We employ a variety of nanocharacterization techniques to understand and ultimately improve the nanowire properties. For example, spatially-resolved cathodoluminescence experiments are being used to map the frequencies and intensities of light emission from these nanowires with nanoscale resolution, as shown in the accompanying figure. This and other optical techniques that have with our collaborators been adapted to studying these nanostructures, including 3D electron tomography, near-field scanning microscopy and ultrafast and deep-level optical spectroscopies, have revealed details such as the origin and concentration of impurities and other point defects in the nanowires, with the goal of reducing them and their impact on nanowire-based devices.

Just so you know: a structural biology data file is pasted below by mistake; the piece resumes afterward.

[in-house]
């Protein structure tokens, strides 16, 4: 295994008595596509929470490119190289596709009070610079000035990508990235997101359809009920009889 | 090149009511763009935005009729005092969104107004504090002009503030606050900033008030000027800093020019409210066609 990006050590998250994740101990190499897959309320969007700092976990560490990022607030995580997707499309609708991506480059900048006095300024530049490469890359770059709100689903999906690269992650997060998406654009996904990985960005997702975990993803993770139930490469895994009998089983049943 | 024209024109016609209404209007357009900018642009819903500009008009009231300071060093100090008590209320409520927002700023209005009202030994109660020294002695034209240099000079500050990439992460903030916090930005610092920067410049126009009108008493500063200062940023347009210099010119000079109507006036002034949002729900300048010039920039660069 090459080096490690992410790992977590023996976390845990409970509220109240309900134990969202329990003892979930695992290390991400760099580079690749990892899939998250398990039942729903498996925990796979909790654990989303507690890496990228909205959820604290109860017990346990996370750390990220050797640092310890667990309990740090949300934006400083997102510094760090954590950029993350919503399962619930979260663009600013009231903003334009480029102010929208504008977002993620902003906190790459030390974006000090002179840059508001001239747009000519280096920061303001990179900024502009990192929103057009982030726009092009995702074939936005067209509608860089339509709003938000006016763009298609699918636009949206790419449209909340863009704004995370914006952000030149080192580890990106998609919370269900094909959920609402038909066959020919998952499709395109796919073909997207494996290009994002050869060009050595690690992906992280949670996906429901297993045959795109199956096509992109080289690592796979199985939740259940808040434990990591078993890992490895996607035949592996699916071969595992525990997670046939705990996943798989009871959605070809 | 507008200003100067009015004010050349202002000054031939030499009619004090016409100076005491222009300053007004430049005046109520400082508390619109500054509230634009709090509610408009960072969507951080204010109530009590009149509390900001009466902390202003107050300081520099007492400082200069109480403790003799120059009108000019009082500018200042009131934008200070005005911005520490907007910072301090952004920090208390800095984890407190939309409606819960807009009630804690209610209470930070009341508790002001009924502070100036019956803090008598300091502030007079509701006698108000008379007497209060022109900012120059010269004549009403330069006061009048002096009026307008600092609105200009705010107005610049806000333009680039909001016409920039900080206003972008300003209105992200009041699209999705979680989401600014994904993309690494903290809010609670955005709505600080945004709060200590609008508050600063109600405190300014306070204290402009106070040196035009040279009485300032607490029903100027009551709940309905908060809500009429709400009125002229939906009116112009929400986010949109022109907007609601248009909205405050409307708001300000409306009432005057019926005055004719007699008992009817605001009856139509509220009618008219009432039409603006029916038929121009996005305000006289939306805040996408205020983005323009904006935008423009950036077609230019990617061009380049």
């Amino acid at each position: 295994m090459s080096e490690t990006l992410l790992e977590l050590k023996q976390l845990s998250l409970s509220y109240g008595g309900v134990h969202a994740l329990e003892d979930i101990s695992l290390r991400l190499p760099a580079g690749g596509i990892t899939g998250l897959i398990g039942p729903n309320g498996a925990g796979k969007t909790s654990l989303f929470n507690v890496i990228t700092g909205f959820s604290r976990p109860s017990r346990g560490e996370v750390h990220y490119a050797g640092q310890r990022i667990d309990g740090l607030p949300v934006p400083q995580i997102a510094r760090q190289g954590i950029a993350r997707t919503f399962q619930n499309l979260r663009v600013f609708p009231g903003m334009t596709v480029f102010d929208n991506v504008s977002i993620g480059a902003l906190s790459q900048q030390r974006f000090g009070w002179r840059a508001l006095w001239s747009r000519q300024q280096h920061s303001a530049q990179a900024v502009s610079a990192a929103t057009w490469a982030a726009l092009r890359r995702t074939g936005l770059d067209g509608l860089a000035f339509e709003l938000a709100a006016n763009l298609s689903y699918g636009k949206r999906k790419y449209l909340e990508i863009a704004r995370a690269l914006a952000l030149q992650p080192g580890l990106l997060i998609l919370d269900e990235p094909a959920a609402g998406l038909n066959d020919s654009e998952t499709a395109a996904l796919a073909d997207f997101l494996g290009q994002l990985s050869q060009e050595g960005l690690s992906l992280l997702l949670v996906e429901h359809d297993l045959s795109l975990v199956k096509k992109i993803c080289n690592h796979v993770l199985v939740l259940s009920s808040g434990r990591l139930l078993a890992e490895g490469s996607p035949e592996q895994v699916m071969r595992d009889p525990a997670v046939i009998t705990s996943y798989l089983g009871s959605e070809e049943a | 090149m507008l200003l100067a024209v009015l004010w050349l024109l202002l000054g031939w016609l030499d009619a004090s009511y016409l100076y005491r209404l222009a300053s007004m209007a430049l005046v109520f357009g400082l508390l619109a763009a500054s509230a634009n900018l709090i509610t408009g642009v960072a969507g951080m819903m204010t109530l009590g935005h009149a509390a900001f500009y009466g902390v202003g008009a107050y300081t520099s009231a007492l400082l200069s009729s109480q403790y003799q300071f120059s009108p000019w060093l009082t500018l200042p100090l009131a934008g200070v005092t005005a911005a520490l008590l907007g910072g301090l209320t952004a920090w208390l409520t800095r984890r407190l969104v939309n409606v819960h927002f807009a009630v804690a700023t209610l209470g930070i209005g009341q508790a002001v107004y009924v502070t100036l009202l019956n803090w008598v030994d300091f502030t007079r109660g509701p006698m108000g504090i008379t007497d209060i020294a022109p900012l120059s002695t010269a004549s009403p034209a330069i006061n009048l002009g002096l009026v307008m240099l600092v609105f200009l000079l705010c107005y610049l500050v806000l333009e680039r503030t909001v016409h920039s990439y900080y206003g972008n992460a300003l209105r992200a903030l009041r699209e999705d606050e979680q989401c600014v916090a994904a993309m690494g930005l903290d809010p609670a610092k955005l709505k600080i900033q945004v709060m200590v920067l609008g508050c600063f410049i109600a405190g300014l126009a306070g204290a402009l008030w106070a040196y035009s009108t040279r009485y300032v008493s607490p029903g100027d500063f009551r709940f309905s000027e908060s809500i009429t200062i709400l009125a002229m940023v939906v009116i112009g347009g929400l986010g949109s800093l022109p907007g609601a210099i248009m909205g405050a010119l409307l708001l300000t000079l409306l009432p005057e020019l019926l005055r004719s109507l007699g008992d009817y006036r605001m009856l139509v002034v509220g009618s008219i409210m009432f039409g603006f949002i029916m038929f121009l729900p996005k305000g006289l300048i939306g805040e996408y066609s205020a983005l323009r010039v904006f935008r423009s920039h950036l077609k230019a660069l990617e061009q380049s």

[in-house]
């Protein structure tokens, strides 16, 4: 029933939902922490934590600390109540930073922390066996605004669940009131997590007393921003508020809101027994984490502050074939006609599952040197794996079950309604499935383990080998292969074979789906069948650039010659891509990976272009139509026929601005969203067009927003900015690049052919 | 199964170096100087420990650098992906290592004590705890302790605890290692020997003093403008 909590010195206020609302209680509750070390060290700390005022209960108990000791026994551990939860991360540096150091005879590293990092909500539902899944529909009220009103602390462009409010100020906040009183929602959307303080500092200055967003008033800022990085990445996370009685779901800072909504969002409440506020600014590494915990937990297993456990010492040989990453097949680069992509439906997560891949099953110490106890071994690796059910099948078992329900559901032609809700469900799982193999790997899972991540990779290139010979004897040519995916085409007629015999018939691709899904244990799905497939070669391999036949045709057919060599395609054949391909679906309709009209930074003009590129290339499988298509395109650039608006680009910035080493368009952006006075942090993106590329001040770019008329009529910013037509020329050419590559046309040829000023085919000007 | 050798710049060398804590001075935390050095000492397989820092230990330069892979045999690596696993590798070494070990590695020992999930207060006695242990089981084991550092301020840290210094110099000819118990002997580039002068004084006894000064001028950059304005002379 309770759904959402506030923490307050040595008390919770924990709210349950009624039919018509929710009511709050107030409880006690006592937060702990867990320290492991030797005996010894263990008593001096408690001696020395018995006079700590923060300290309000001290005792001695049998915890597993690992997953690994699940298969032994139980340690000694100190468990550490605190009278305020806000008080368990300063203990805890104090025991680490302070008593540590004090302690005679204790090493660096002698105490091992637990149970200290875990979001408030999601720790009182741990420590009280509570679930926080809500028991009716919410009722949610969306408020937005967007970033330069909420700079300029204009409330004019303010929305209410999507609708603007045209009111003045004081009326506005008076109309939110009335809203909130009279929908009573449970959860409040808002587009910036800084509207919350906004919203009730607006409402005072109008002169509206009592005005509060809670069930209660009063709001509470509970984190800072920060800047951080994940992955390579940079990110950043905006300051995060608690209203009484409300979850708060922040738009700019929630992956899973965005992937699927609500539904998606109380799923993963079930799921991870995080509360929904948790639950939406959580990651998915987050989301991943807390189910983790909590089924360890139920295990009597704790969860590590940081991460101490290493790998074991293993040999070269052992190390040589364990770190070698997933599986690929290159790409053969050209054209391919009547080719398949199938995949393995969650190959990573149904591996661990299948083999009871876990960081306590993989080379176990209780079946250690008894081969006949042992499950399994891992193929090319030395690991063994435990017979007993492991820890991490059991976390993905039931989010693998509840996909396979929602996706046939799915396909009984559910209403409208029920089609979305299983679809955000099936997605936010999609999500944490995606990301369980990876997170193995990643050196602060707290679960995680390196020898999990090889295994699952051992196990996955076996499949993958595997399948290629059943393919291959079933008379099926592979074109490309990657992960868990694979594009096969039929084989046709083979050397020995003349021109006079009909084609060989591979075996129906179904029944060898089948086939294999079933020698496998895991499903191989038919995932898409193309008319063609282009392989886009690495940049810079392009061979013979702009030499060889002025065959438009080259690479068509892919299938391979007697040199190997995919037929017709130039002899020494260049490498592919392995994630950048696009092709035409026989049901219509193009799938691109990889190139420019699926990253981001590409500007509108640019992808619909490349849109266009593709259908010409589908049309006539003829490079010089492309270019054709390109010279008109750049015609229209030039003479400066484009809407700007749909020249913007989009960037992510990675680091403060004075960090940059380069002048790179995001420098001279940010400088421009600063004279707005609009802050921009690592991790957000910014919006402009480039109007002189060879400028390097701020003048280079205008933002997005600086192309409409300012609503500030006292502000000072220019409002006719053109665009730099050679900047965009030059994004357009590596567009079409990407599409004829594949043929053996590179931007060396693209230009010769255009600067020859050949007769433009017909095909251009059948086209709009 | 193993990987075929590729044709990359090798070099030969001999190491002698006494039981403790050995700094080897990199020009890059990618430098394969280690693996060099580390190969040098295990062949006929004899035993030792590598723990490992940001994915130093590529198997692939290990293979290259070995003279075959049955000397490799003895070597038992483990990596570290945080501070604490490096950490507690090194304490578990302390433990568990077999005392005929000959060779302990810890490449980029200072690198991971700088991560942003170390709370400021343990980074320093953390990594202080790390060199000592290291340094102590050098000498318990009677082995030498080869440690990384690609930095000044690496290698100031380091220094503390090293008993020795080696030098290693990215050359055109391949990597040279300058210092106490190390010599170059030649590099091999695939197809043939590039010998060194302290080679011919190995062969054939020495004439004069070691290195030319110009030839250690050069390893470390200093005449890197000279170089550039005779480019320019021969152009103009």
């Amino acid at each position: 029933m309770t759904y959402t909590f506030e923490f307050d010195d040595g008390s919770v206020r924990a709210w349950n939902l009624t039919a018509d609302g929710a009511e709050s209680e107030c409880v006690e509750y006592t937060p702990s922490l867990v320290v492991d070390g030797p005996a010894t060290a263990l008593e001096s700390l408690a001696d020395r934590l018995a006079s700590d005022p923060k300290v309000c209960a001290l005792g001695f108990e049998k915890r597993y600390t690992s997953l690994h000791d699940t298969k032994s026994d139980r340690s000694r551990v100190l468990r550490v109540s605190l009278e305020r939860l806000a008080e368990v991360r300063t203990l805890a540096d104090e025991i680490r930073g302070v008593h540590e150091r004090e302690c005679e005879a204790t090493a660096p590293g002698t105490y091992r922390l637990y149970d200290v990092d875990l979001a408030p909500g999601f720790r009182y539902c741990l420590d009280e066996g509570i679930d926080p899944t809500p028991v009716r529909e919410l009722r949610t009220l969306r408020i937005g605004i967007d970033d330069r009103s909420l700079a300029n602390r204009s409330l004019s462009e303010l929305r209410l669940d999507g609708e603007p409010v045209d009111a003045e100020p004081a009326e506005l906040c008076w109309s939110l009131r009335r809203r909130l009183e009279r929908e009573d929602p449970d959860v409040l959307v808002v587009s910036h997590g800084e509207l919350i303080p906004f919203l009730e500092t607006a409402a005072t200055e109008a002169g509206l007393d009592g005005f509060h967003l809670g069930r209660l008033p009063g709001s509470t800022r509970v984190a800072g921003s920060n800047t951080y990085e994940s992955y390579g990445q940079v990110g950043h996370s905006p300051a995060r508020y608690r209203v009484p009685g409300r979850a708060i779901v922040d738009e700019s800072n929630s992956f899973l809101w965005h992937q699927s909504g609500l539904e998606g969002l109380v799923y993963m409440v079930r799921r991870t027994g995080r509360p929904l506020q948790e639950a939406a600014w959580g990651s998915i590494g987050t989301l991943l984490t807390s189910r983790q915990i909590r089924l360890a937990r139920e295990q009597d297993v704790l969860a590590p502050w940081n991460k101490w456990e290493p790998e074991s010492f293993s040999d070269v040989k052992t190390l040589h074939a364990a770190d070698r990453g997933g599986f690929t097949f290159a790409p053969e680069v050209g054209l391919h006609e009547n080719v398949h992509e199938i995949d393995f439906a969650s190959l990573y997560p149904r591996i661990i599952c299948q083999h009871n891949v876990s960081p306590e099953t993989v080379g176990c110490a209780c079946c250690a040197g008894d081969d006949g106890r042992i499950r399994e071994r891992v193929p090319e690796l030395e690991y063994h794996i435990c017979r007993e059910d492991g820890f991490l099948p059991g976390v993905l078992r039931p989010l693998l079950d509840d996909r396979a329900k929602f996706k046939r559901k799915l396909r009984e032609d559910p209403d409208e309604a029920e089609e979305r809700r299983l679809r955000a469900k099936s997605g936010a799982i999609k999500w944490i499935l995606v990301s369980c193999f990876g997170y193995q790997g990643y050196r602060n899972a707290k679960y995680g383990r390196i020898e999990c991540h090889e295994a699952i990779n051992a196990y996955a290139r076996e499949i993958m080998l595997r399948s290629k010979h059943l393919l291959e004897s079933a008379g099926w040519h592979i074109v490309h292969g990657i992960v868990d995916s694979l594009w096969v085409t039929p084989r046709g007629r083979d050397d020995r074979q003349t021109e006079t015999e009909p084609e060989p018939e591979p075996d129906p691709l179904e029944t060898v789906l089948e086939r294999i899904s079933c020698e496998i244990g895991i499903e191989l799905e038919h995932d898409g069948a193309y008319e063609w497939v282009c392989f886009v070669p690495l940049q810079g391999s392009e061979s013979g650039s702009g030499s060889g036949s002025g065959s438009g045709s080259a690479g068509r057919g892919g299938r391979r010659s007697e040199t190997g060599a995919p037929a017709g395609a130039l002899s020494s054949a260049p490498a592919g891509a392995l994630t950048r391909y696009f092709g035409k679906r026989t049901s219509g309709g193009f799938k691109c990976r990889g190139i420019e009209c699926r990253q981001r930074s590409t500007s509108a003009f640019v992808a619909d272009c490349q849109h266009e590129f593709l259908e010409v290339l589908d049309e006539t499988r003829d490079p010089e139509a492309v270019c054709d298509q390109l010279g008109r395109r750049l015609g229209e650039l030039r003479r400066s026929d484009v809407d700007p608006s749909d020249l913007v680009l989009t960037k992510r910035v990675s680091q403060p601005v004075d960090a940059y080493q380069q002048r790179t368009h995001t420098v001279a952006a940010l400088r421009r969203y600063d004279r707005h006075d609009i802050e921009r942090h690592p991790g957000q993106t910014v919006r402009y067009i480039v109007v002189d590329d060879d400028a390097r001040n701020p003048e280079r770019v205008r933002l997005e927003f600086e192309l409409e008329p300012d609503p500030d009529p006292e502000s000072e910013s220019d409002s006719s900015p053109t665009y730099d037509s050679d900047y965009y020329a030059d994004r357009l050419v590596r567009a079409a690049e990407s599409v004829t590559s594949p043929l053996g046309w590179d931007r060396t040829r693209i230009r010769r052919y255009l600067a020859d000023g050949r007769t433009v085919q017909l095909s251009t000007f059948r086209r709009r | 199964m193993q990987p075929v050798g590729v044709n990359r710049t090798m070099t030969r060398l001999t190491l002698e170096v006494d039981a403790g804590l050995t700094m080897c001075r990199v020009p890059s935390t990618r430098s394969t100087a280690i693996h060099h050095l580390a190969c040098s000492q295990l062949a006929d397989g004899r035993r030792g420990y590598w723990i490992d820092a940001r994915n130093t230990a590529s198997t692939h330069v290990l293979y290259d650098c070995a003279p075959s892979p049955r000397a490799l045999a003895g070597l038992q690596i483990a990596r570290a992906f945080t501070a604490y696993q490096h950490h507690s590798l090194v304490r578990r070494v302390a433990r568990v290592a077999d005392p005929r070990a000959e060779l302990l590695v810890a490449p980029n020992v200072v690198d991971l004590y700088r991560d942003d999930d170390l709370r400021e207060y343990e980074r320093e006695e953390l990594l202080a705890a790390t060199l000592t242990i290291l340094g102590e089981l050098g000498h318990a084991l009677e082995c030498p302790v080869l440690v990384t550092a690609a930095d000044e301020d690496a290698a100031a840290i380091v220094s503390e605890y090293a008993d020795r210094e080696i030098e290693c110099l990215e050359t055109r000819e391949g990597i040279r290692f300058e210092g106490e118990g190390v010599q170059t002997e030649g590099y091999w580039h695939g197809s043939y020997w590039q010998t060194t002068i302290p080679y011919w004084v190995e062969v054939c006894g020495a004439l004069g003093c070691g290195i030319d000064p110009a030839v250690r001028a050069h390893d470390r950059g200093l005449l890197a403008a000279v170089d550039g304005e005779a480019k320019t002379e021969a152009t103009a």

Q. M. Li, G. T. Wang, "Strain influenced indium composition distribution in GaN/InGaN core-shell nanowires", Appl. Phys. Lett., 97, 181107 2010.[link]
A. Armstrong, Q. Li, Y. Lin, A. A. Talin, G. T. Wang, "GaN nanowire surface state observed using deep level optical spectroscopy", Appl. Phys. Lett., 96, 2010. [link]
Q. M. Li, G. T. Wang, "Spatial Distribution of Defect Luminescence in GaN Nanowires", Nano Lett., 10, 1554 2010. [link]
I. Arslan, A. A. Talin, and G. T. Wang, “Three-Dimensional Visualization of Surface Defects in Core-Shell Nanowires,” Journal of Physical Chemistry C 112, 11093–11097 (2008). [link]
Showing multi-color InGaN emission
3D scanning transmission electron microscopy (TEM)
GaN/AlGaN/GaN Double heterostructure nanowire